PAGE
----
Tuesday, January 22, 2008

ITSSD: Congress Should Do its 'Homework' Before Adopting Costly Euro-Style Energy/Climate Change Rules

The Energy Daily

June 21, 2007


PRINCETON, N.J., June 21 /PRNewswire-USNewswire/ -- Although the 110th U.S. Congress should now be considering how best to promote America's future energy and economic security, it is actually devising costly and unscientific environmental mandates and tax schemes that will drain the pocket-books of Americans and diminish their fundamental individual rights, including private property.

Arguably, Congress should have already learned about the market distortions and personal hardships triggered 'across the pond' by Europe's environment-centric energy policies. Crafted by unelected bureaucrats, environmental activists and socialist party 'kingpins' and supported by most European leaders, such policies have focused more on promoting sustainable development via consumer and business sacrifices than on securing desperately- needed regional energy supplies.

Ordinary Europeans have been denied a broad portfolio of cheaper local energy options that include newly drilled oil, gasified and liquefied 'clean' coal, and nuclear, hydro and geothermal power. Instead, they have been provided 'bird-slicers', solar panels, natural gas pipelines, severe energy- use restrictions and poorer performing 'energy efficient' cars and appliances. The result: lower economic productivity and innovation rates, higher petrol, manufacturing, services, food, housing and transportation costs, and greater reliance on opportunistic foreign oil and gas resources.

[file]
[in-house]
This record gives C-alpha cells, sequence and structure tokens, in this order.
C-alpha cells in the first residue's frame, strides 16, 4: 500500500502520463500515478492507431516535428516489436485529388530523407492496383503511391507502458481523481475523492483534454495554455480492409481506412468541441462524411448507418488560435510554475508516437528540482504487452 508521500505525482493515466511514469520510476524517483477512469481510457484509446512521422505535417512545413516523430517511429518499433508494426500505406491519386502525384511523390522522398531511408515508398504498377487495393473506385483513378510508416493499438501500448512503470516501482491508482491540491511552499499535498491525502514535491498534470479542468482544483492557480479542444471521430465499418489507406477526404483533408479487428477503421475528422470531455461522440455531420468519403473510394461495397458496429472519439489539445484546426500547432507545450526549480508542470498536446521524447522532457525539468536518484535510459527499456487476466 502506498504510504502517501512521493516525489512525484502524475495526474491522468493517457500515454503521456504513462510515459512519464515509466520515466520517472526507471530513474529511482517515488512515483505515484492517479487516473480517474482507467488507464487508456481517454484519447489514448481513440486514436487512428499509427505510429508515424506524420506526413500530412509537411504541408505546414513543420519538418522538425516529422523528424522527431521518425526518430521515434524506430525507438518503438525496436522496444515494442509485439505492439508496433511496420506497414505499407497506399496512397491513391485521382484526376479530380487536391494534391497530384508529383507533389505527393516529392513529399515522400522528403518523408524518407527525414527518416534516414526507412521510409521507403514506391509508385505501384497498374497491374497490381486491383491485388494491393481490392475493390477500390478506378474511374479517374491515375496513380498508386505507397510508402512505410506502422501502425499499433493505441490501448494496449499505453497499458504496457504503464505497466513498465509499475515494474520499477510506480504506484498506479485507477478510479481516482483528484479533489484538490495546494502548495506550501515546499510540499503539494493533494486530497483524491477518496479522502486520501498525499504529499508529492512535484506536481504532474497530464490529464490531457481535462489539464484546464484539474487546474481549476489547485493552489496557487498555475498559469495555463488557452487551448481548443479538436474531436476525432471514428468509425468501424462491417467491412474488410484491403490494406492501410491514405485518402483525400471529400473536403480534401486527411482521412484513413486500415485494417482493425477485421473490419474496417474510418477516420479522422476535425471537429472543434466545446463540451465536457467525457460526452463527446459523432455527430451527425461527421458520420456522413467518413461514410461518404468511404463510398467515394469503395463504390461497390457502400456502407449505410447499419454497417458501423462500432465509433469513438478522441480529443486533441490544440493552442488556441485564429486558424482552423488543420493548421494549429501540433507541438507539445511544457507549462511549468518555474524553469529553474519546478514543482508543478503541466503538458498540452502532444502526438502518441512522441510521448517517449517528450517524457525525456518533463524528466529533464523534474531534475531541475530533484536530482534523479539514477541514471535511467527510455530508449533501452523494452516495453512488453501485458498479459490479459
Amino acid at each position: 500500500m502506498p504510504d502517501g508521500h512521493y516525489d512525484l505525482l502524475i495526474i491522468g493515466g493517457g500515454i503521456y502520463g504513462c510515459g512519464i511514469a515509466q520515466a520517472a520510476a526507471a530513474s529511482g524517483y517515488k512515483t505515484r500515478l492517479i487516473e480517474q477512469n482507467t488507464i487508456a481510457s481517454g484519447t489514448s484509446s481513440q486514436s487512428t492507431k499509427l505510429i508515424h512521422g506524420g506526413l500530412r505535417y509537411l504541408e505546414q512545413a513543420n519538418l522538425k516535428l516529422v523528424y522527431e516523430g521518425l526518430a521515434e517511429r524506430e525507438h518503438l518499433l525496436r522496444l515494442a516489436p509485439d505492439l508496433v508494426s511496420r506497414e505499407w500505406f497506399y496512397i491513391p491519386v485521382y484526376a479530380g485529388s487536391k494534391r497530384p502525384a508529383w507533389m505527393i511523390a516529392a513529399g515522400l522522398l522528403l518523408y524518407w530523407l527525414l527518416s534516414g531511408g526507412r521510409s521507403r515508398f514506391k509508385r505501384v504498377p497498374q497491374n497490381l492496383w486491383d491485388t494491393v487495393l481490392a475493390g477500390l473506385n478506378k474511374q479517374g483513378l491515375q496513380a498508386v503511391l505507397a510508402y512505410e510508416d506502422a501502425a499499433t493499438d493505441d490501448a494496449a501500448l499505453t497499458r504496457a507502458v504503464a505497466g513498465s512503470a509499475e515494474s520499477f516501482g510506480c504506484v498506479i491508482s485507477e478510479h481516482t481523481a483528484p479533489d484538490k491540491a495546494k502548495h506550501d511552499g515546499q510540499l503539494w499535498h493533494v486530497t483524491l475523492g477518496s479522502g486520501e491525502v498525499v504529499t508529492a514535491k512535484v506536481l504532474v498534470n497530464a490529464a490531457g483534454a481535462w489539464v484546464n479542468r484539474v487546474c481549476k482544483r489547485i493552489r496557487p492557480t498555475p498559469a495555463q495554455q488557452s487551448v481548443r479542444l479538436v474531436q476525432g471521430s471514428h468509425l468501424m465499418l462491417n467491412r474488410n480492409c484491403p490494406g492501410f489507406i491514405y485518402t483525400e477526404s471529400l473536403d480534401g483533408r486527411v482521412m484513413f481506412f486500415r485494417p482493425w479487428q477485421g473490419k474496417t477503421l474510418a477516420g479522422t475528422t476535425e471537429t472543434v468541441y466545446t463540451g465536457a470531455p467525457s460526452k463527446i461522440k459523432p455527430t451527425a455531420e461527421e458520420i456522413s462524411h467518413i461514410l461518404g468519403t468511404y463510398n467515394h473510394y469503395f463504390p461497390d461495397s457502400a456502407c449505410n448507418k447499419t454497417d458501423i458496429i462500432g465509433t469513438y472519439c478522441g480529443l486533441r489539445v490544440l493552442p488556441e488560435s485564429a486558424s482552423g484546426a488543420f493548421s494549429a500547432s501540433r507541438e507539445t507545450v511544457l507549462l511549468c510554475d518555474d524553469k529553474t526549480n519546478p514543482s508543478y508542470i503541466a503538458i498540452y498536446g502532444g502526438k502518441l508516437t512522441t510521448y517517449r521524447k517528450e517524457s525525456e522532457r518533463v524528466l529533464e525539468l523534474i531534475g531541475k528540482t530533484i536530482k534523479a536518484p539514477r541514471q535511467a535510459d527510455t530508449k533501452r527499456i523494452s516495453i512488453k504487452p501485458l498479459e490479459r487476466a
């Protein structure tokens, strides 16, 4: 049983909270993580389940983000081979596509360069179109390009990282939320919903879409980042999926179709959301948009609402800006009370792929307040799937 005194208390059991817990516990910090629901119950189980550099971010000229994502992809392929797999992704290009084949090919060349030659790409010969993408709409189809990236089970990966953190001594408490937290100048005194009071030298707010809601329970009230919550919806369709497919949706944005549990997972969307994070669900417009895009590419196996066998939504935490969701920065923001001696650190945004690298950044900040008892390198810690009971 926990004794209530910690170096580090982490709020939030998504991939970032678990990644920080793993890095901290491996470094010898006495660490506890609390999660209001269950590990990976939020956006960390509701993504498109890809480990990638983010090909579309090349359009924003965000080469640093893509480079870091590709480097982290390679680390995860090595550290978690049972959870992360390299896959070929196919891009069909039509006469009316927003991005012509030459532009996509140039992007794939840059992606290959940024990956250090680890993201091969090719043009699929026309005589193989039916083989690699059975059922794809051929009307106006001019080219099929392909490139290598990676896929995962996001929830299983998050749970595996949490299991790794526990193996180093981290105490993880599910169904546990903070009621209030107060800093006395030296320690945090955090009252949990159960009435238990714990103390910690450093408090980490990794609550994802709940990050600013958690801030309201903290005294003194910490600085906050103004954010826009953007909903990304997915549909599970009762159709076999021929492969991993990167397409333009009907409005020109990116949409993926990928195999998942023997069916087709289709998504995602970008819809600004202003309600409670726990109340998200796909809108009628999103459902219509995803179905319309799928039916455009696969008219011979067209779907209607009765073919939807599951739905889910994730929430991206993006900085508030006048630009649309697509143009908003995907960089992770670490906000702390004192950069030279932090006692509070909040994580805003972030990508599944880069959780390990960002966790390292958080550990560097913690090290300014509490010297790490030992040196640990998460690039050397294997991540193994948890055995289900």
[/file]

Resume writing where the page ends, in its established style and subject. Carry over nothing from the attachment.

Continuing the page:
In a new white paper entitled, Europe's Warnings on Climate Change Belie More Nuanced Concerns, international attorney Lawrence Kogan discusses how there is more to Europe's globally inspired climate change campaign than meets the eye. According to Mr. Kogan, "An evolving Europe is experiencing many internal problems that ultimately render it incapable of serving as a positive role model for multilateral energy and environmental action."


In Mr. Kogan's view, "As long as Europe's self-identity remains in question and is tied to an unreformed United Nations, heavily subsidized welfare-state economics, conditional positive individual rights and risk- averse political correctness, Congress must resist following in Europe's environmental footprints down the primrose path towards global governance."

"Otherwise," says Kogan, "Americans will be afforded fewer economic opportunities and private property protections against wanton governmental intrusions than they are currently guaranteed by the U.S. Constitution and its accompanying Bill of Rights."

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